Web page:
“The Old Poplar.” Remember “Death of a Bird-Cherry Tree”? Well, this time it’s an old poplar. The owner wants to clear out the young poplar sprouts beneath a beautiful tree so that the old tree has less competition. The shoots had, in fact, been supporting the old tree; without them it withers and dies. “In wanting to make life easier for it I had killed all its children.” The end.

“The Little Bird.” A boy catches a bird in a cage. His mother says he shouldn’t do that. He leaves the door of the cage open. The bird flies out, straight into a glass window, knocking itself out. It suffers for a few days, then dies. The end.

The collection also contains such inspiring content as “The ‘Dead’ Man and the Bear,” “Better to be Lean and Free than Plump and Chained,” and “A Young Boy’s Story of How He Did Not Go to Town,” which are just as uplifting as they sound.

That many traditional children’s stories are grim or even grisly is well known. The folk tales collected by the Brothers Grimm, particularly in the original 1812 edition, are notoriously violent and terrifying. But frequently those stories are redeemed by a depth which feels archetypal: when Rapunzel’s prince falls from her tower and blinds himself in the rose bushes below, his blindness appears to have a meaning — it’s not just gratuitous bloodshed.

This is not always true, of course. Grimms’ Children’s and Household Tales contained the story “How Some Children Played at Slaughtering,” which features a child slitting the throat of his younger brother and being murdered in turn by his mother (and things actually get worse from there). But even the Grimm brothers found this tale unsuitable for the uses their book was being put to, and cut it from the second edition of the book. Tolstoy’s tales are unusual in that they lack the depth of relationships — and even hatred — that the old folk tales have. There are no stories of wicked stepparents or lurking dangers in the woods. Instead, there is a kind of dead-end romanticism: bad thing happens; a person is sad; end of story. There isn’t even that much to talk to your children about: trees are nice, don’t cut them down so much? People are not all that happy?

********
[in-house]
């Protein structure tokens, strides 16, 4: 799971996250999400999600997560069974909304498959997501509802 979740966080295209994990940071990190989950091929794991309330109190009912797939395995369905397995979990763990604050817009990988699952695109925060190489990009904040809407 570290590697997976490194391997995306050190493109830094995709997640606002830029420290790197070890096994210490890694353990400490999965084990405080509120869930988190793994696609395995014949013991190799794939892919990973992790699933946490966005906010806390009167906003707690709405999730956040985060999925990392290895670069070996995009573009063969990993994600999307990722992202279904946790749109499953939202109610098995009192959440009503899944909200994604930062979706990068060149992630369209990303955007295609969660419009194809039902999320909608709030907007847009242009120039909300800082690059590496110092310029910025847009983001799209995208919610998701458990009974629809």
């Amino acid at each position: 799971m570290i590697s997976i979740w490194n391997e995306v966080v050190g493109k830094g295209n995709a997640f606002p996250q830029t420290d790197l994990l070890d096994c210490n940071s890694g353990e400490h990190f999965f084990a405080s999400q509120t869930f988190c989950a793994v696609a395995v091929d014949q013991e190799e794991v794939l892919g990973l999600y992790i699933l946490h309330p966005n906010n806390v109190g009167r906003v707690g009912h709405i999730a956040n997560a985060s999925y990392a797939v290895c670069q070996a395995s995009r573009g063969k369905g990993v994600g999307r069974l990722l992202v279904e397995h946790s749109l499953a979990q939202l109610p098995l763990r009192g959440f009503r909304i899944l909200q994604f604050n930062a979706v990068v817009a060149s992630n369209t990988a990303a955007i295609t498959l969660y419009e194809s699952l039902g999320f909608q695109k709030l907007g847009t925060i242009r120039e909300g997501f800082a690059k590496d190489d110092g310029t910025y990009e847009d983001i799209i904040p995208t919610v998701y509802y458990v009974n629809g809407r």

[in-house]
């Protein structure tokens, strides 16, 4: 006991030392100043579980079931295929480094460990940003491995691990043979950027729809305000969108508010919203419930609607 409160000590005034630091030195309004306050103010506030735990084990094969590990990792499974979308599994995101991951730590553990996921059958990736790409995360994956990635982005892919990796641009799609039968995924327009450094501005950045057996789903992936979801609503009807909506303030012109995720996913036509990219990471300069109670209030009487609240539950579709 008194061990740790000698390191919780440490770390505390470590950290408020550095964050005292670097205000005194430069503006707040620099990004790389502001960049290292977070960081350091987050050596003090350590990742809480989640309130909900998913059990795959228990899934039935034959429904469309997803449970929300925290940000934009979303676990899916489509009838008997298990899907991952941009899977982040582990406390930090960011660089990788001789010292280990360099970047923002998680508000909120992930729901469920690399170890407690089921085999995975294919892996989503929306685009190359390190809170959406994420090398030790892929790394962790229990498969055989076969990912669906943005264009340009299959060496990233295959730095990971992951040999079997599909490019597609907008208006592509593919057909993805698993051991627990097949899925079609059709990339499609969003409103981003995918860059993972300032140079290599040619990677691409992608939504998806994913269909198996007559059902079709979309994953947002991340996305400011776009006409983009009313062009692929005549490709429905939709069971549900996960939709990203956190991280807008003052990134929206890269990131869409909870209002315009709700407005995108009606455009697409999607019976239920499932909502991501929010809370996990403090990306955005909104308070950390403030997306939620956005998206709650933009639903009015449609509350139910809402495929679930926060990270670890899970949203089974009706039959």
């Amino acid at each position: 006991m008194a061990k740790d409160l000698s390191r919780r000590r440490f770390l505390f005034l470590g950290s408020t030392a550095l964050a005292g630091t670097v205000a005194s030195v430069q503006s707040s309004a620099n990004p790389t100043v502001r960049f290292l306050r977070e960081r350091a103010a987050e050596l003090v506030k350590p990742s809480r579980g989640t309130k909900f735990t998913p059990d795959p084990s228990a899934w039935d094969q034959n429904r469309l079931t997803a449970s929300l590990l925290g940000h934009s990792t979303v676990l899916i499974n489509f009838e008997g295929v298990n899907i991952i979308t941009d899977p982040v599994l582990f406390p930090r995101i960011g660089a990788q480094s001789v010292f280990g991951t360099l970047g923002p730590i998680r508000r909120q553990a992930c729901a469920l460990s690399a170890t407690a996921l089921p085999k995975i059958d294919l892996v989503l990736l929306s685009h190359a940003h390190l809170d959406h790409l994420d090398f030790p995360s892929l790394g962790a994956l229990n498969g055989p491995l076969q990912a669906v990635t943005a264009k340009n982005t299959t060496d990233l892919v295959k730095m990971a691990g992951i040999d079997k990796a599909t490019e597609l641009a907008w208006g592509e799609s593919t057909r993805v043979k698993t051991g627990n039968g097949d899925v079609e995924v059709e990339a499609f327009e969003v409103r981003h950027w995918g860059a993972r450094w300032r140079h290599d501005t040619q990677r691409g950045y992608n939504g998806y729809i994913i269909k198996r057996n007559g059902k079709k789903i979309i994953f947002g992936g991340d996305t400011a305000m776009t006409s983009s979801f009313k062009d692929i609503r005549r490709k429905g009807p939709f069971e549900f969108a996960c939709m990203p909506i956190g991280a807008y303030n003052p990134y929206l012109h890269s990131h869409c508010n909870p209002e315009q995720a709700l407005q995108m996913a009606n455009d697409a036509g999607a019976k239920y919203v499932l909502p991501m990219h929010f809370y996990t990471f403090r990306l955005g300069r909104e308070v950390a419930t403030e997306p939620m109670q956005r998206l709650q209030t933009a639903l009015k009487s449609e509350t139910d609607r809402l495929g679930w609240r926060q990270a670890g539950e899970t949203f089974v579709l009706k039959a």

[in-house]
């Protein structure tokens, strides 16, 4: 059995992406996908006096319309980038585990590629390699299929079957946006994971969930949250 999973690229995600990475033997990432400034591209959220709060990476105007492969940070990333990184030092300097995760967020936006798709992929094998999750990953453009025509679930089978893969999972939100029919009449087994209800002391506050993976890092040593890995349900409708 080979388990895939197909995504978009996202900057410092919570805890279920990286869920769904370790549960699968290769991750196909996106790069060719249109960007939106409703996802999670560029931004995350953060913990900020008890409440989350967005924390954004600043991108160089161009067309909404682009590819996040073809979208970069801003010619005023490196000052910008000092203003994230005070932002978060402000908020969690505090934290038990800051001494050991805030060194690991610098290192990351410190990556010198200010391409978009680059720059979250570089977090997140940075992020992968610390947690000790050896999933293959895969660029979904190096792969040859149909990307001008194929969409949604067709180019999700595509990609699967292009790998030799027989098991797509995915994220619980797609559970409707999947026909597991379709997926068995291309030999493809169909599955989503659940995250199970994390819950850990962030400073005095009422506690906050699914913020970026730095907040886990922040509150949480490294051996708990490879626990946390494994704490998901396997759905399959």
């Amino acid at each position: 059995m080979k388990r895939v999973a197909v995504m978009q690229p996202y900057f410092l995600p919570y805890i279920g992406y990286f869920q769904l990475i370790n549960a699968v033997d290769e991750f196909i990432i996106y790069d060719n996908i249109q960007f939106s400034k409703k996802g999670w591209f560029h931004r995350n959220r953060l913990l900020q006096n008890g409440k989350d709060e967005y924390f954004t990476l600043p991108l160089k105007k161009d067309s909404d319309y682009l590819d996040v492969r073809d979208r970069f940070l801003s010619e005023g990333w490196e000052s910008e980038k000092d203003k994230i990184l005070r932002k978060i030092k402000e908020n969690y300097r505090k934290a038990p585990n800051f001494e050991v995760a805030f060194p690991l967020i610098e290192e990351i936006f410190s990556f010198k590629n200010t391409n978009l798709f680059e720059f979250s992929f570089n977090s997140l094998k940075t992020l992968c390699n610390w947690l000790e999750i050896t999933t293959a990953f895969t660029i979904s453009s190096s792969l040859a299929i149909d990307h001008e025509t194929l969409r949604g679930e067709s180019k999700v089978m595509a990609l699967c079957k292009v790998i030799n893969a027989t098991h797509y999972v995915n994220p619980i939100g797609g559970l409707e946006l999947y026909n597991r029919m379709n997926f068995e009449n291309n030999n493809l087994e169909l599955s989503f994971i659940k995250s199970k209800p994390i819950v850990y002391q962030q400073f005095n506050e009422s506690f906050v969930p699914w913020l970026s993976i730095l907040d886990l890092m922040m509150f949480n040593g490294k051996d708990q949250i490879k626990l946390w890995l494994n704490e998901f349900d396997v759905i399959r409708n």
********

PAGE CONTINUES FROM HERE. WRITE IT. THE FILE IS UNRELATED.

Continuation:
I’m all for showing your kids reality, and bringing them to the hospital or the wake or the funeral. But Tolstoy’s tales read more like an undigested rage at the world, unfortunately misdirected at children.

The publicists of the most recent edition issued by Simon & Schuster, who seemingly did not read it, write of this book, “children will be able to take away important lessons, as well as laugh at silly mishaps and characters, from this timeless collection.” They even trot out the surefire line, “sure to captivate and delight children of all ages.” School Library Journal says the stories are “warm, earthy, and filled with the wisdom of everyday life.” Forty-one apparent sadomasochists at Goodreads have given this book an average 4.2 rating. Do not believe them. Do not give this book to children. Anything is better than this. Jude the Obscure. Maybe some Elie Wiesel. Spengler. And for God’s sake, children’s librarians, spare our youngest, most vulnerable readers from the timeless Russian master.

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John Byron Kuhner is the former president of the North American Institute of Living Latin Studies (SALVI), and editor of In Medias Res, the Paideia Institute’s online journal.